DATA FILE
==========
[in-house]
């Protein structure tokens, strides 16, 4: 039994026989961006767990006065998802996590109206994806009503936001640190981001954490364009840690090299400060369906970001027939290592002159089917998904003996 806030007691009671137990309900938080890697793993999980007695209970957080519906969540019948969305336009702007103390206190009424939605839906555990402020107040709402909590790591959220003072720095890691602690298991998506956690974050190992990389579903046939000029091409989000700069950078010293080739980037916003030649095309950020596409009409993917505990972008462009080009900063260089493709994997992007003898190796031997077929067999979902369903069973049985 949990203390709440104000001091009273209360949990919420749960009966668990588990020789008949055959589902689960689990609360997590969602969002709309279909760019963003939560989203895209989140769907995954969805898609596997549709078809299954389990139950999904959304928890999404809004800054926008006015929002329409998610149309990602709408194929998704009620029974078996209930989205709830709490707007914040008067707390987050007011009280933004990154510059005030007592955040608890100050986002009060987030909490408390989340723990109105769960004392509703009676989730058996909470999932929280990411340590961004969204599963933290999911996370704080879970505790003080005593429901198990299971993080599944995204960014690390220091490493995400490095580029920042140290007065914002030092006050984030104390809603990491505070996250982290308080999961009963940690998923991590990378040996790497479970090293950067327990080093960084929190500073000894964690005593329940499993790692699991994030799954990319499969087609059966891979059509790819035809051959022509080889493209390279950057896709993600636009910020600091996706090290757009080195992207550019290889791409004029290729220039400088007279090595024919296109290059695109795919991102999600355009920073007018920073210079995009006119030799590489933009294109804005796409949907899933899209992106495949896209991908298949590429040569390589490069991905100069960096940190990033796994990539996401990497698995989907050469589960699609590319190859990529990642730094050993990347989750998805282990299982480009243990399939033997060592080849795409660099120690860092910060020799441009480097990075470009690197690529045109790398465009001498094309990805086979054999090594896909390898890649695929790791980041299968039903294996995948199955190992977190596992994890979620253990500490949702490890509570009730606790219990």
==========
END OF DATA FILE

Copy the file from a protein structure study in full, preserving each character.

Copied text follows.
[in-house]
């Protein structure tokens, strides 16, 4: 039994026989961006767990006065998802996590109206994806009503936001640190981001954490364009840690090299400060369906970001027939290592002159089917998904003996 806030007691009671137990309900938080890697793993999980007695209970957080519906969540019948969305336009702007103390206190009424939605839906555990402020107040709402909590790591959220003072720095890691602690298991998506956690974050190992990389579903046939000029091409989000700069950078010293080739980037916003030649095309950020596409009409993917505990972008462009080009900063260089493709994997992007003898190796031997077929067999979902369903069973049985 949990203390709440104000001091009273209360949990919420749960009966668990588990020789008949055959589902689960689990609360997590969602969002709309279909760019963003939560989203895209989140769907995954969805898609596997549709078809299954389990139950999904959304928890999404809004800054926008006015929002329409998610149309990602709408194929998704009620029974078996209930989205709830709490707007914040008067707390987050007011009280933004990154510059005030007592955040608890100050986002009060987030909490408390989340723990109105769960004392509703009676989730058996909470999932929280990411340590961004969204599963933290999911996370704080879970505790003080005593429901198990299971993080599944995204960014690390220091490493995400490095580029920042140290007065914002030092006050984030104390809603990491505070996250982290308080999961009963940690998923991590990378040996790497479970090293950067327990080093960084929190500073000894964690005593329940499993790692699991994030799954990319499969087609059966891979059509790819035809051959022509080889493209390279950057896709993600636009910020600091996706090290757009080195992207550019290889791409004029290729220039400088007279090595024919296109290059695109795919991102999600355009920073007018920073210079995009006119030799590489933009294109804005796409949907899933899209992106495949896209991908298949590429040569390589490069991905100069960096940190990033796994990539996401990497698995989907050469589960699609590319190859990529990642730094050993990347989750998805282990299982480009243990399939033997060592080849795409660099120690860092910060020799441009480097990075470009690197690529045109790398465009001498094309990805086979054999090594896909390898890649695929790791980041299968039903294996995948199955190992977190596992994890979620253990500490949702490890509570009730606790219990």